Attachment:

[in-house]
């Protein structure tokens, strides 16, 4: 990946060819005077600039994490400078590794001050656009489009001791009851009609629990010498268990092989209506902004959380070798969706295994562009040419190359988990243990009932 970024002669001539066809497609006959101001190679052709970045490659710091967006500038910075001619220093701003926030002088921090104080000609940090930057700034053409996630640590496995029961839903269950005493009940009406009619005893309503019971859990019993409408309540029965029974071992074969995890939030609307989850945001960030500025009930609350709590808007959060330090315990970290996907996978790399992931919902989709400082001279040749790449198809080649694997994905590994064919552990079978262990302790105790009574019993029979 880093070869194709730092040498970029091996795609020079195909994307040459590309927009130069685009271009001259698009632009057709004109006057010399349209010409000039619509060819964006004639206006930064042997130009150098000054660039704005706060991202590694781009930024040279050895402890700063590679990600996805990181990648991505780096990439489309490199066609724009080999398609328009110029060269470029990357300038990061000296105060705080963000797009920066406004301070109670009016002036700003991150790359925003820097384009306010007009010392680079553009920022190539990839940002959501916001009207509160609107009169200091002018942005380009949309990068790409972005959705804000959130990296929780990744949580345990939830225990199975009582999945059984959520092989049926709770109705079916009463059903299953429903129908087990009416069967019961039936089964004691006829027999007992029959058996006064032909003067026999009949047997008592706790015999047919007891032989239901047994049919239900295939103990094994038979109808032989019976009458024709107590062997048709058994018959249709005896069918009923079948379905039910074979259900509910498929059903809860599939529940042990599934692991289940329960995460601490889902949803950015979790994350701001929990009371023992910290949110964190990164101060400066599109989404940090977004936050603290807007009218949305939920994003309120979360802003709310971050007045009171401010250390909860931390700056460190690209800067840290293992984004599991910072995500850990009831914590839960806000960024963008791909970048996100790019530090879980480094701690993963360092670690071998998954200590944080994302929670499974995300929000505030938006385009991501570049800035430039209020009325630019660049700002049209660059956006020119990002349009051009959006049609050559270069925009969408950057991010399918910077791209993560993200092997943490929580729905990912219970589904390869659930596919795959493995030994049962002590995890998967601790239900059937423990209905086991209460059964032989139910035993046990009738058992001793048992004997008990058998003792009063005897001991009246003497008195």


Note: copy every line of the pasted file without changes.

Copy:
[in-house]
């Protein structure tokens, strides 16, 4: 990946060819005077600039994490400078590794001050656009489009001791009851009609629990010498268990092989209506902004959380070798969706295994562009040419190359988990243990009932 970024002669001539066809497609006959101001190679052709970045490659710091967006500038910075001619220093701003926030002088921090104080000609940090930057700034053409996630640590496995029961839903269950005493009940009406009619005893309503019971859990019993409408309540029965029974071992074969995890939030609307989850945001960030500025009930609350709590808007959060330090315990970290996907996978790399992931919902989709400082001279040749790449198809080649694997994905590994064919552990079978262990302790105790009574019993029979 880093070869194709730092040498970029091996795609020079195909994307040459590309927009130069685009271009001259698009632009057709004109006057010399349209010409000039619509060819964006004639206006930064042997130009150098000054660039704005706060991202590694781009930024040279050895402890700063590679990600996805990181990648991505780096990439489309490199066609724009080999398609328009110029060269470029990357300038990061000296105060705080963000797009920066406004301070109670009016002036700003991150790359925003820097384009306010007009010392680079553009920022190539990839940002959501916001009207509160609107009169200091002018942005380009949309990068790409972005959705804000959130990296929780990744949580345990939830225990199975009582999945059984959520092989049926709770109705079916009463059903299953429903129908087990009416069967019961039936089964004691006829027999007992029959058996006064032909003067026999009949047997008592706790015999047919007891032989239901047994049919239900295939103990094994038979109808032989019976009458024709107590062997048709058994018959249709005896069918009923079948379905039910074979259900509910498929059903809860599939529940042990599934692991289940329960995460601490889902949803950015979790994350701001929990009371023992910290949110964190990164101060400066599109989404940090977004936050603290807007009218949305939920994003309120979360802003709310971050007045009171401010250390909860931390700056460190690209800067840290293992984004599991910072995500850990009831914590839960806000960024963008791909970048996100790019530090879980480094701690993963360092670690071998998954200590944080994302929670499974995300929000505030938006385009991501570049800035430039209020009325630019660049700002049209660059956006020119990002349009051009959006049609050559270069925009969408950057991010399918910077791209993560993200092997943490929580729905990912219970589904390869659930596919795959493995030994049962002590995890998967601790239900059937423990209905086991209460059964032989139910035993046990009738058992001793048992004997008990058998003792009063005897001991009246003497008195």